Ascend Fire Ant Bait is a bait preferred by those who need to broadcast bait over a large area but are on a more limited budget.  When properly broadcasting a large area for control or prevention of ants, following label instructions might be quite expensive when covering several acres.
Extinguish Fire Ant Bait is a bait that may be used in graze lands and pastures.  Its active ingredient (Methoprene) is not actually an insecticide, but an IGR which inhibits the reproduction of the queen and growth of immature ants, thus breaking the life cycle of the ant colony.  This is a very slow acting product that can take 6 weeks to effectively destroy a colony.

Maxforce Fireant Bait is one of the newest from the Maxforce Baits product line, targeting fire ants.  This product contains the same active ingredient as similar Maxforce products but at a much higher dosage.
Maxforce Granular Bait has been a strong performer for several areas.  It targets ants, fire ants, crickets and roaches.  Maxforce FG is a variant (containing smaller granular size) that is easily injected into wall voids for house cricket and pharaoh ant elimination.
Niban Granular Bait is a honey and boric acid bait that is labeled for killing ants, crickets, roaches and silverfish.  Although it is not used extensively for outdoor fire ant elimination, Niban and Niban FG are both used indoors by many people for controlling targeted pests.

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Proper Use of Fire Ant Bait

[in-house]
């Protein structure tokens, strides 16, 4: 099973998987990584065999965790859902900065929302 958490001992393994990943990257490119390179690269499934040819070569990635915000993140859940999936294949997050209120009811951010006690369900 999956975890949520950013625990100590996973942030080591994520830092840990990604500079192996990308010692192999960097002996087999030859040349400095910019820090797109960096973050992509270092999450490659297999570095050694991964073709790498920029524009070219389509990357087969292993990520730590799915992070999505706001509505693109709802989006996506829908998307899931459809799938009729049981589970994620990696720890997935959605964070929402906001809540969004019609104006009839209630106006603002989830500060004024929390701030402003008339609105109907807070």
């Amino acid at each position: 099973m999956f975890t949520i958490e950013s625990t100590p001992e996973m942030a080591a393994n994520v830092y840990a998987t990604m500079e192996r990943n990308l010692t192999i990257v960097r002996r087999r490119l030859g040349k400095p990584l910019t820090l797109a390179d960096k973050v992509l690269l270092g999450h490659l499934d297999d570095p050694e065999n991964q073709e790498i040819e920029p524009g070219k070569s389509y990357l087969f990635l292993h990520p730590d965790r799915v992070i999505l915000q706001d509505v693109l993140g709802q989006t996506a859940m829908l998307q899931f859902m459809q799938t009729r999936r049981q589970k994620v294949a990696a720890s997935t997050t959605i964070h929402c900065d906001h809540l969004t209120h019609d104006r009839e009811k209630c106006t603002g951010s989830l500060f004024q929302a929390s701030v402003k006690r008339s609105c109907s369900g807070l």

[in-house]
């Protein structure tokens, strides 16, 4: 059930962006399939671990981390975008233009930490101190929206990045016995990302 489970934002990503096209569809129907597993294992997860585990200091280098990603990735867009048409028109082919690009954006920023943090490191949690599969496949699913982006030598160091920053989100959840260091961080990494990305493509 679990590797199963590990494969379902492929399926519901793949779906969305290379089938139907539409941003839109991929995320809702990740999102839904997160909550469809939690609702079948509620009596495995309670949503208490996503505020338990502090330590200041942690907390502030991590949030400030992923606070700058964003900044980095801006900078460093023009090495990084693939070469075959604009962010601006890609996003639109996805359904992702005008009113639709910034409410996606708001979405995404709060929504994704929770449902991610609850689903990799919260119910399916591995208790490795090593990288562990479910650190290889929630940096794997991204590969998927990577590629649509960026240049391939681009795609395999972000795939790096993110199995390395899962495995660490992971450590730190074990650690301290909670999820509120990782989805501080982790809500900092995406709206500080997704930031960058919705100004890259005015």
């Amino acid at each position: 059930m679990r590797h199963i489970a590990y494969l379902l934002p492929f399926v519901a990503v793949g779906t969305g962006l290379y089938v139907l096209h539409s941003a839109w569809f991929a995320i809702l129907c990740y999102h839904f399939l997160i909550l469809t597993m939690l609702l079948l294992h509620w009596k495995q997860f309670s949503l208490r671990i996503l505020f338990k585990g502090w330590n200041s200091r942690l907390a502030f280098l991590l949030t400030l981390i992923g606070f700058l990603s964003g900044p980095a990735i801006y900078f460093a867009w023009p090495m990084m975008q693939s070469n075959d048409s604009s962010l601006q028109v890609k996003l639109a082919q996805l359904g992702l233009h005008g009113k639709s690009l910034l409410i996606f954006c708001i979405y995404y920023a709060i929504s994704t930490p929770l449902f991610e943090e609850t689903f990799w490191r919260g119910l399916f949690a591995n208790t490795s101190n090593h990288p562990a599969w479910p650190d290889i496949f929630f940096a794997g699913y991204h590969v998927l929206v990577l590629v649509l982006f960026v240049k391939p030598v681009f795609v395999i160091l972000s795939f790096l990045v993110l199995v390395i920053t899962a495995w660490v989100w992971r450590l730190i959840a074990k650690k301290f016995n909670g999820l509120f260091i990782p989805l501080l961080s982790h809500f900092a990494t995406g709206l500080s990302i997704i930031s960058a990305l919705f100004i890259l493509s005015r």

Spot Treating Mounds        Broadcasting Infested Areas with Bait

Baiting for ants of any kind (at least for those ants that will readily accept your bait) has distinct advantages: the ants do all the work and very little active ingredient is introduced into the environment.  There are also disadvantages: cost of covering large areas, stability of material (rain can be an enemy) and timing of application.
The first mistake most people make (when using a fire ant bait, or other ant bait) is directly treating the mounds with the material.  Although some bait labels will encourage you to apply their bait directly to the mound, we have found many ant control programs (large and small) that fail because of this method.  If the size of your infested property prohibits proper broadcasting, you can achieve control by spot treating in the proper manner: apply bait around each individual mound where the material is easily found by the worker ants.  It also helps to sprinkle ant bait in areas where fire ants are seen foraging for food.